The cloud is an enormous security risk

The cloud is so massively insecure (by design) that a massive data breach will happen. From a technological perspective, the host (or cloud provider) can read the memory and disk space of every guest (client). Therefore no form of encryption or data protection is actually secure.

With that in mind, all PII, financial and other data stored in the cloud will be breached eventually, if it has not been already. It’s just a matter of a malicious hacker or devious employee at a big cloud company gaining host-level access.

Be careful both trusting your information to the cloud (where you have a choice) as well as investing in companies that are completely cloud-driven. We may see an unexpected upset when the realization that virtualization isn’t nearly as secure as once thought hits.

Is digital marketing delivering its promise of value to clients?

Google’s earnings revealed that their advertising is worth less (per bid vs Q1), while Facebook also simultaneously said their ad bids are going up. Frankly I’m not so sure that indicates market share / value transfer or more funny accounting.

But I will say this: the world of digital marketing needs an enormous reboot of transparency and quality. Right now if I am advertising on a website and someone clicks my ad, but immediately leaves before seeing any content (less a pixel or two) that counts. That allows automated click farms to partially load content (to save bandwidth) and rapidly click on a multitude of ads around the web to generate revenue for content generators (websites that advertise with Google, Facebook, etc).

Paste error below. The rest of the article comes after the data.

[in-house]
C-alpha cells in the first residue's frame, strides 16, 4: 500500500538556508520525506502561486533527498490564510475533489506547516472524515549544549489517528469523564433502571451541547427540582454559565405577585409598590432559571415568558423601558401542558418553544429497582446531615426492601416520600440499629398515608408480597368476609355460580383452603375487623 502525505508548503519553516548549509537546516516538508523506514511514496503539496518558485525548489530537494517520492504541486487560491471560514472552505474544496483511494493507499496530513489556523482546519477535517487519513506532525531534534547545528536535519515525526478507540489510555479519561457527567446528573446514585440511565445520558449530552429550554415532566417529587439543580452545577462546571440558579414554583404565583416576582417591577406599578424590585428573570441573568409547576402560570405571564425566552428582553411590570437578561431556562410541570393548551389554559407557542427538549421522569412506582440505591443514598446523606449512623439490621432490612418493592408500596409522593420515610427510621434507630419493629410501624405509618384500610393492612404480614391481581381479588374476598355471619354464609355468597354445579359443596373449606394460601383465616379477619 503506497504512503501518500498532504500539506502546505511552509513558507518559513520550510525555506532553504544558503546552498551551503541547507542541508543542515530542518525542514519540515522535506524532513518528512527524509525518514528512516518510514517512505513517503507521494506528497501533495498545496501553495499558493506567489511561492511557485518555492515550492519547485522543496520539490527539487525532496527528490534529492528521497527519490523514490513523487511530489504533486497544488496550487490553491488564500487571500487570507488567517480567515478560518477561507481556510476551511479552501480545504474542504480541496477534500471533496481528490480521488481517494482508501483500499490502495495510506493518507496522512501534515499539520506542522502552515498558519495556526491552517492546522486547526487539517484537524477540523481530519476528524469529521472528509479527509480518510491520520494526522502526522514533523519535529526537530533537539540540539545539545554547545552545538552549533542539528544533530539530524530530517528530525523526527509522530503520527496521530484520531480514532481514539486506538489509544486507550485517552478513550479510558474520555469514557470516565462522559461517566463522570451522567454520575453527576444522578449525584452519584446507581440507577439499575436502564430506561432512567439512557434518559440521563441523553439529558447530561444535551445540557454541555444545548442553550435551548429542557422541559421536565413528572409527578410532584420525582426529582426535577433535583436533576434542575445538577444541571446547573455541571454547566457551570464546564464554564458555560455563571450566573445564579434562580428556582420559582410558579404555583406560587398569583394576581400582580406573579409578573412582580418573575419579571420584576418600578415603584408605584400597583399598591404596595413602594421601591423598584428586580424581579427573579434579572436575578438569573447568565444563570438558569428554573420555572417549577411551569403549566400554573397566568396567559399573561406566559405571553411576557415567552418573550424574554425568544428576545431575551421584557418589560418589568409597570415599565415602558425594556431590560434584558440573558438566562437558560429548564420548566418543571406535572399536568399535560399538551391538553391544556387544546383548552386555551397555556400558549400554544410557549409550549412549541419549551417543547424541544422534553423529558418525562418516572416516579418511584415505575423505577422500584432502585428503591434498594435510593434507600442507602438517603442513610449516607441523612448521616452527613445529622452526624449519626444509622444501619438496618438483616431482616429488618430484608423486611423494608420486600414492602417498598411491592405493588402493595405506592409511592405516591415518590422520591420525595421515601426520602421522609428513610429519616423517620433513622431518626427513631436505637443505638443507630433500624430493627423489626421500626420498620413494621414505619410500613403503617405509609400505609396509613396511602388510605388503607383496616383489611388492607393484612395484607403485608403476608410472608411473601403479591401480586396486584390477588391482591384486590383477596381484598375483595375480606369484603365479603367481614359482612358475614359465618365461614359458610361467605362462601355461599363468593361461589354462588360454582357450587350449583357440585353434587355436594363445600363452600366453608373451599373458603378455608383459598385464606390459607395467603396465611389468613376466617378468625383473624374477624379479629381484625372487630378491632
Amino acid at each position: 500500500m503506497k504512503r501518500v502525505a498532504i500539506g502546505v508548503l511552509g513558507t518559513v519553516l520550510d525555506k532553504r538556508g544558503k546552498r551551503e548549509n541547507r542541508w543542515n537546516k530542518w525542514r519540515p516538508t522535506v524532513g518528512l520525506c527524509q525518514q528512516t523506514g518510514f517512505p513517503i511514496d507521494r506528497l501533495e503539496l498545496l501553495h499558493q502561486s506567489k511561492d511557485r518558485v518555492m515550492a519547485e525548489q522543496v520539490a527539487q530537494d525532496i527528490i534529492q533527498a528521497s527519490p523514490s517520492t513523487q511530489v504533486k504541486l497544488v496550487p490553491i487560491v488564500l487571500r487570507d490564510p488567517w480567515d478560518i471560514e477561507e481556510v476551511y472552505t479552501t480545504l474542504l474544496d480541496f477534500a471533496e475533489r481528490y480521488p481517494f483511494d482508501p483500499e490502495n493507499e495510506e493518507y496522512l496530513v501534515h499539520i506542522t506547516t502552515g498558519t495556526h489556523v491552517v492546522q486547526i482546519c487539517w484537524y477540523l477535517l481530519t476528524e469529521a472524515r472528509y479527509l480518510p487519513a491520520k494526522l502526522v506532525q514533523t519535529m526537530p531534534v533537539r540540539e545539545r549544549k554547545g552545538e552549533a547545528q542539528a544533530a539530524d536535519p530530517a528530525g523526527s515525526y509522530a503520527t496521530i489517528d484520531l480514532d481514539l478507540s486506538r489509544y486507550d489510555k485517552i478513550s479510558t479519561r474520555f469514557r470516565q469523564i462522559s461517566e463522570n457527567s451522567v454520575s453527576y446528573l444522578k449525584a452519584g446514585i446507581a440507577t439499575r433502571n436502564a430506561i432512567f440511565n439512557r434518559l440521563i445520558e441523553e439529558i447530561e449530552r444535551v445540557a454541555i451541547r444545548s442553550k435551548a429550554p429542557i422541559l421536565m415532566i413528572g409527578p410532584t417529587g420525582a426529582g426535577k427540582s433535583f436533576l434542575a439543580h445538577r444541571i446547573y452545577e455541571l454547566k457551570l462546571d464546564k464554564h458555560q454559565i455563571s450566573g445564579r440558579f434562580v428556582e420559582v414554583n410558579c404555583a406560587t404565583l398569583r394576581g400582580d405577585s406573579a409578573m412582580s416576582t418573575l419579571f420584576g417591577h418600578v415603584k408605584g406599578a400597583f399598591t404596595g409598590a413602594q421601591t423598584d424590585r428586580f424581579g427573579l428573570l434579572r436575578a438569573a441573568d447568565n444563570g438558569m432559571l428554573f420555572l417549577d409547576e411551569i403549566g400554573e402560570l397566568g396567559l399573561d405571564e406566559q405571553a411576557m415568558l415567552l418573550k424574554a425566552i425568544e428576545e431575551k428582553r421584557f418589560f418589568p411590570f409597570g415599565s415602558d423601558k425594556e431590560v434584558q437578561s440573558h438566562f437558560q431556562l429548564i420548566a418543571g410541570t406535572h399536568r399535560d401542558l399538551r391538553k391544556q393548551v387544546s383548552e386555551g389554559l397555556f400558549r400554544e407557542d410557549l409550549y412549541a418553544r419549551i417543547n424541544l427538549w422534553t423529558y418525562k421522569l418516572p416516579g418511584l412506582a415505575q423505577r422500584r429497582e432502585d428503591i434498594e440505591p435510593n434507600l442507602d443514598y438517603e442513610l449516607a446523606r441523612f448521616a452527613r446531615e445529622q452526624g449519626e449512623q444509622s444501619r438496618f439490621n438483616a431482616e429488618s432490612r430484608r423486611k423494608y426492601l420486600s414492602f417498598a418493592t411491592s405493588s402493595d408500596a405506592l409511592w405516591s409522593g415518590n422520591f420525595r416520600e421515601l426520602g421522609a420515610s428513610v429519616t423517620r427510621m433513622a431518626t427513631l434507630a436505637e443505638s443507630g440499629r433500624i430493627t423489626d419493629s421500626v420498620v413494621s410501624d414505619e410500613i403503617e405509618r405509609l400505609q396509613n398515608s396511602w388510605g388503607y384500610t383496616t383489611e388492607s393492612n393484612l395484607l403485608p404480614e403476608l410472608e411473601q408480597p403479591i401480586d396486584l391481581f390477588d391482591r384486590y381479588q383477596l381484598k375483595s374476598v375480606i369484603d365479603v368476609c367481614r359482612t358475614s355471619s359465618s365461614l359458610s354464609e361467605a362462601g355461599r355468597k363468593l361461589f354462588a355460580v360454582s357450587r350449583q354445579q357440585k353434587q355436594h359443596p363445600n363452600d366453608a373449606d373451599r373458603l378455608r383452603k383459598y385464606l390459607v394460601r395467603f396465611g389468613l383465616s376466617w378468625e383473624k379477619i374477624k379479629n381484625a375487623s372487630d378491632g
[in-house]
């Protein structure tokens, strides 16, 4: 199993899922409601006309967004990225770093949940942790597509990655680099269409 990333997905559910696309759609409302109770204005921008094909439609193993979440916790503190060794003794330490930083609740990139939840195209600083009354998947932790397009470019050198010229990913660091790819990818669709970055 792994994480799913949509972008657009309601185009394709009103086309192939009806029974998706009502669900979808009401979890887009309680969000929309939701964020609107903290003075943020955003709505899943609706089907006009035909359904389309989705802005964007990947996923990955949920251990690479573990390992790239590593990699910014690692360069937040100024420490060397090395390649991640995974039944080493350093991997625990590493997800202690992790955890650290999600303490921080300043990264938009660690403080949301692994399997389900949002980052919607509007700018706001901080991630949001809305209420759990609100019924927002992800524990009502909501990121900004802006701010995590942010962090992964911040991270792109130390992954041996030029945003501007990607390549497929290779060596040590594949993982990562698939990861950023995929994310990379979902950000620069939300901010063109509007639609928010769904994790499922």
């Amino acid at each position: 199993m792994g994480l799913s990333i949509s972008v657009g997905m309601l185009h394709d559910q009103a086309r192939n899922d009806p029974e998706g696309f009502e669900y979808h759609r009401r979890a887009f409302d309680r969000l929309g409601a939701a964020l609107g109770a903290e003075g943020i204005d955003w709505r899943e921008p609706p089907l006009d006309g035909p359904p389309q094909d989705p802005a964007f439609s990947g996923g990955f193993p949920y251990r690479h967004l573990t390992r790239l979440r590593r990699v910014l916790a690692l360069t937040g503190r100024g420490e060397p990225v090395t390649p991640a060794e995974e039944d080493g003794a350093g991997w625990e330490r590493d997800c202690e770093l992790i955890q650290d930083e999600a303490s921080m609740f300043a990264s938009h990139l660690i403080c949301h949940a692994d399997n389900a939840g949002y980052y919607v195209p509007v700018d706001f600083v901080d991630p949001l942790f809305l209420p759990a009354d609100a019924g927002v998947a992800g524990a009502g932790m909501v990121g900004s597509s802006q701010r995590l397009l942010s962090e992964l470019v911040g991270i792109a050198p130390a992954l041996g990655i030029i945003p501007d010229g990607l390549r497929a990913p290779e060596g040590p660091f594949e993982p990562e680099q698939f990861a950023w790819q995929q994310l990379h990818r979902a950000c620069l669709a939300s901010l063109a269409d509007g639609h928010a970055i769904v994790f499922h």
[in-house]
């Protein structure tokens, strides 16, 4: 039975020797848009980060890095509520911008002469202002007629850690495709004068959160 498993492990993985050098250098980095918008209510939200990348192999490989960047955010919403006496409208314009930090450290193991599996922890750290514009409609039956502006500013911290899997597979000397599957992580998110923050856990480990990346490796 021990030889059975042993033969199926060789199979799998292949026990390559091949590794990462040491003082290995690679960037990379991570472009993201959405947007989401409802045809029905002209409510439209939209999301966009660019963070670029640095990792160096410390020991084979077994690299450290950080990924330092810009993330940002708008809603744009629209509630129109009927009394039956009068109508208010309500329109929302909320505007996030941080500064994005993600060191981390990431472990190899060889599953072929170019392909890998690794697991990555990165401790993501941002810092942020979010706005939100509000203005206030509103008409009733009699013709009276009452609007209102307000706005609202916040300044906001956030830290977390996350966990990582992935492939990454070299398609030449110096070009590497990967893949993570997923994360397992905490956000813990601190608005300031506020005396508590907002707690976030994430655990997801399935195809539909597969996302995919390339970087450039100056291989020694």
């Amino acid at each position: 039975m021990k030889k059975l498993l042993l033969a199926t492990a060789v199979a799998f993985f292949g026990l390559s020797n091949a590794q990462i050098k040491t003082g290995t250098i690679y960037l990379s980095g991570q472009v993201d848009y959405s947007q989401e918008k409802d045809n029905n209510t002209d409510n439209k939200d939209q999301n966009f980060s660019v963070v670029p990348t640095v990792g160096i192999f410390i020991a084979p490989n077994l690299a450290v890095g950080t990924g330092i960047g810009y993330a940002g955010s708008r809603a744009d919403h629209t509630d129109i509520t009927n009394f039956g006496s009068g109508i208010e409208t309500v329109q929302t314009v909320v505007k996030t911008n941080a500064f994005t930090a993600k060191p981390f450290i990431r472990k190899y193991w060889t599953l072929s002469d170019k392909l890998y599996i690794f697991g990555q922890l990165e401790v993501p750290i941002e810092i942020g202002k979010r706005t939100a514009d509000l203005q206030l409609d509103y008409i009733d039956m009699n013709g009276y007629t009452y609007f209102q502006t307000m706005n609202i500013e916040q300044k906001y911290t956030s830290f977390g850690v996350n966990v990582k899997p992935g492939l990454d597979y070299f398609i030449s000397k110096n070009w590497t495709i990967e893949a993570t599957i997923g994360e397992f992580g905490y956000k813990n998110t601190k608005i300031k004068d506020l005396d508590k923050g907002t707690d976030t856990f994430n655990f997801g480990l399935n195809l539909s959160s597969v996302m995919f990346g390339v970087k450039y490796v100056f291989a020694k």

That wouldn’t seem like much of a problem, except that 60% of clicks behave that way. That doesn’t even account for what is described as detected click fraud. That’s about 20% of the digital ad spend. So, according to those metrics, about of remaining clicks 20% on ads are viewed by humans and of them perhaps 1%-2% lead to sales.

Now the math gets interesting. Recent studies claim at least $16.4B is lost to click fraud (probably an extremely low ball figure, but let’s roll with it). The smoothed P/E of techs in digital marketing (like Google) is about 33. Google has an average profit margin of about 20%. So $16.4B * 33 = $541.2 billion. 20% of that is $108.24 billion.

That means at least $108.24 billion of market capitalization in this concentrated tech sector is at risk if just click fraud is exposed and eliminated. That doesn’t address the other 60% of ad clicks that are effectively meaningless. That would add another $324 billion of market capitalization at risk. And again, I feel these are low ball figures.

The biggest advertising companies these days are Google, Facebook, Microsoft and Verizon. So I would be most concerned about their long term performance.

Full disclosure: I have a short position against the NASDAQ 100 at the time of writing this article.

Verizon beats earnings on account of unlimited data plans

Yes, when you give people what they want, they will buy your service. This is not really news, as much as observational humor. Verizon removed these unlimited data plans because they were eager to capitalize on metered plans (whereas heavy users pay a lot more money than they would on an unlimited plan).